European Cup’s unique sense of occasion wins out despite final flaws
Competition retains old drama in its new guise even if it is devalued by early finish
Clermont Auvergne training at Twickenham ahead of their European Champions Cup final against Toulon. They are hoping for their first European Cup victory. Photograph: Adrian Dennis/AFP/Getty Images
Ultimately, the rugby won out, or at any rate the occasions did. The semi-finals may have been taut arm wrestles, but the sight of the Clermont players conducting their lap of honour in front of a capacity 41,500 at the Stade Geoffroy-Guichard in St Etienne after beating Saracens 13-9 left no one in any doubt as to the standing of the European Cup in the emotions and minds of players and supporters alike.
Despite the bully-boy tactics of the Anglo-French club axis, in the guise of Premiership Rugby (PRL) and Ligue Nationale de Rugby (LNR), to scupper the best club tournament in the world, semi-final weekend was vintage Heineken Cup.
Afterwards, the Saracens centre Brad Barritt said: “As far as a club rugby goes, I haven’t experienced anything like that, and I think it raised us and gave us an extra boost. To play in games like these, it brings out the best in competitors.”
It was a similar story, the next day in Marseilles at the Stade Vélodrome when 35,116 saw Toulon come through in extra-time against Leinster. Afterwards, Toulon’s former All Blacks’ lock Ali Williams said: “They bashed us and we bashed them. It was sort of tit for tat really and I think it just shows what a great competition and what great sides there are in Europe. I personally think it’s a fantastic competition.”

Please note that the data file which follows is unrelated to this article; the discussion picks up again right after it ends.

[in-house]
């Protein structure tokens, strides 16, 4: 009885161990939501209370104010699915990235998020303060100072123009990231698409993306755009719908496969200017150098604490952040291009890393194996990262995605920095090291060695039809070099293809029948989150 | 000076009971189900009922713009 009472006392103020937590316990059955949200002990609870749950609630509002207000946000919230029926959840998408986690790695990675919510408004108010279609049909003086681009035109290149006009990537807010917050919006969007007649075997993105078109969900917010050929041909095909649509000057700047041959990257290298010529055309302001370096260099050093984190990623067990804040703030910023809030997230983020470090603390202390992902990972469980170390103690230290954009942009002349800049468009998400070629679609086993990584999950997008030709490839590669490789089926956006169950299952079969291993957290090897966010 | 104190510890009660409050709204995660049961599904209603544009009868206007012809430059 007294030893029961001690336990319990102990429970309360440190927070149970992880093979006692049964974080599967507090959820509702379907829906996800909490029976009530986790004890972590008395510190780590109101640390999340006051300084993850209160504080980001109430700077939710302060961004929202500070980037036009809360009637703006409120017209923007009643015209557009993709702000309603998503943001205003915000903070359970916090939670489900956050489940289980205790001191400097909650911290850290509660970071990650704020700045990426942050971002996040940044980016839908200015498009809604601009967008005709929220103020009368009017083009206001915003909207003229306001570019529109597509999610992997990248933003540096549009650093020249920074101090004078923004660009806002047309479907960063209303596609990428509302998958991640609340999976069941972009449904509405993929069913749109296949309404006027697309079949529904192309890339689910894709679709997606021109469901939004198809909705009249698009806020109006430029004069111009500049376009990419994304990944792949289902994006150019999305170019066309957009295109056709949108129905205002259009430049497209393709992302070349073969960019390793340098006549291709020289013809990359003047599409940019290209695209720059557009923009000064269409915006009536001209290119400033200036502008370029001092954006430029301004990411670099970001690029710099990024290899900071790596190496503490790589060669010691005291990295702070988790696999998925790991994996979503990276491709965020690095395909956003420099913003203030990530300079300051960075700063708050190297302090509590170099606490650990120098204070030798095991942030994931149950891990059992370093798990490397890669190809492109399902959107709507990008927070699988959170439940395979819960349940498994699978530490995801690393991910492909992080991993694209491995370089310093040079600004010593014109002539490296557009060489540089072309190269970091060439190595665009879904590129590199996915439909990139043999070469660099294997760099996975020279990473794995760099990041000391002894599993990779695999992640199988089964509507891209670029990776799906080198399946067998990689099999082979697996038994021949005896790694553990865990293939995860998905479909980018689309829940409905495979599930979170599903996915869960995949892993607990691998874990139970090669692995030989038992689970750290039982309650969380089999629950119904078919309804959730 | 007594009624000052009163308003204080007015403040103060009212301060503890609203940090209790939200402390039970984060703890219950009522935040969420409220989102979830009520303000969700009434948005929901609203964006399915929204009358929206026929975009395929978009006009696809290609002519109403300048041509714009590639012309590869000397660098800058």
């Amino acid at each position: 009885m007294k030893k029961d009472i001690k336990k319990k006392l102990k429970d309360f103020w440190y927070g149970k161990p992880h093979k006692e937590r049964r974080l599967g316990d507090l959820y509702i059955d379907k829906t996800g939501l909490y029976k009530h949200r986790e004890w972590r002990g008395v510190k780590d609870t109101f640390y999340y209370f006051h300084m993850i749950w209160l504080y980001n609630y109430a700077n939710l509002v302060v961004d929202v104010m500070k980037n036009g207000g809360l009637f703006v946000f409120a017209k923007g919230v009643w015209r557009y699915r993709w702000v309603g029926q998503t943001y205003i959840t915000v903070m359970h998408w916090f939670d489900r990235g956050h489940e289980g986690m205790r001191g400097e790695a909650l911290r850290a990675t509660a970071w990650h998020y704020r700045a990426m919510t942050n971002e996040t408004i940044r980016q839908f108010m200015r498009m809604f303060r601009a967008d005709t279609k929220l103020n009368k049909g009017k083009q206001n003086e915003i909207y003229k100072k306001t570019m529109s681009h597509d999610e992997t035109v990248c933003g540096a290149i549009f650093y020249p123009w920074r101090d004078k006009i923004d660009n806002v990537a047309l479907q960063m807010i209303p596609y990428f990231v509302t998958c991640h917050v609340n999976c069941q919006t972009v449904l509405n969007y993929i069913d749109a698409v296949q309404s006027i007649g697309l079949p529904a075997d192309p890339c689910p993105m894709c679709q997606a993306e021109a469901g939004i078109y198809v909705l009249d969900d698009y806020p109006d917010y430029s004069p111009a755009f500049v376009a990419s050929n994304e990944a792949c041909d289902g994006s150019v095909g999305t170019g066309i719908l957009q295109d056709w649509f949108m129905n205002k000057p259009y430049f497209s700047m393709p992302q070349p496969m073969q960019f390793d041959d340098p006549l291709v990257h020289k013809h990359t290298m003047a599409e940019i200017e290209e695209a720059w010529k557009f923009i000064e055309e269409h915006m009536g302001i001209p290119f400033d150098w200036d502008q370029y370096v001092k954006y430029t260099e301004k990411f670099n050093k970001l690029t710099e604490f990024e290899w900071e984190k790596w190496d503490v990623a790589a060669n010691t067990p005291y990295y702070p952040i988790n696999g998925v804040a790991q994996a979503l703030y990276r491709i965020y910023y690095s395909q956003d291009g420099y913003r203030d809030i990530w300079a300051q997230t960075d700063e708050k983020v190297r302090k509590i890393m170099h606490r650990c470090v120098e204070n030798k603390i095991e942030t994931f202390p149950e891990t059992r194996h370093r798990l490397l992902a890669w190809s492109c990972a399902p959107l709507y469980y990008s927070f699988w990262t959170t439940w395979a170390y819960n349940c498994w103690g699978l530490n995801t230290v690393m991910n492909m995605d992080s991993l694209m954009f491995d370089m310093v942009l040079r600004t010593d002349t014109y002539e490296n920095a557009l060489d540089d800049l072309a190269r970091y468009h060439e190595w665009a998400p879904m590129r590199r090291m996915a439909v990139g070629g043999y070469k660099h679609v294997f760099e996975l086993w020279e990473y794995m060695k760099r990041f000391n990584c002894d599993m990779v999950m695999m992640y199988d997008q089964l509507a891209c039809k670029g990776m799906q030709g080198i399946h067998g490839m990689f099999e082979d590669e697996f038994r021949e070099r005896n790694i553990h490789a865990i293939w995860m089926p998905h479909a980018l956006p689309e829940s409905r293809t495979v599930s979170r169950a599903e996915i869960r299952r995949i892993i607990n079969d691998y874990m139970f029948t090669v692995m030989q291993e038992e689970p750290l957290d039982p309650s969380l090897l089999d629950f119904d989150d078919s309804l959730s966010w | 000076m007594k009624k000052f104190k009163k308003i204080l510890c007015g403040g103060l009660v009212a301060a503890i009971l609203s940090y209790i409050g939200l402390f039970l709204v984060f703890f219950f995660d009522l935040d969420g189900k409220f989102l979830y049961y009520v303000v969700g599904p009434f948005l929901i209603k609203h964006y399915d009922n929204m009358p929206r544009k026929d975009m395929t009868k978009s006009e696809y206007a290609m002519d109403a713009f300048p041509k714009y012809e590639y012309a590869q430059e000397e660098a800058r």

For sure, lots of cash is the primary reason clubs such as Toulon and Racing Métro can almost cherry pick their favoured targets, but the primary rugby selling point for players from outside Europe is the European Cup.
And yet the newly-revamped competition, under a new organising body European Professional Club Rugby (EPCR) and largely driven by that Anglo-French club axis, has failed on many levels. That there will be fewer than 50,000 at the final today is a fitting postscript to the hastily-convened decider to what was, after all the brinkmanship, a hastily-convened tournament.
Twickenham was an unimaginative choice for a final given the rugby world will have had more than it’s fill of the place by the end of the year, all the more so as the organisers only had a 13-day window after the semi-finals.
Brave new worldBruce CraigPaul Goze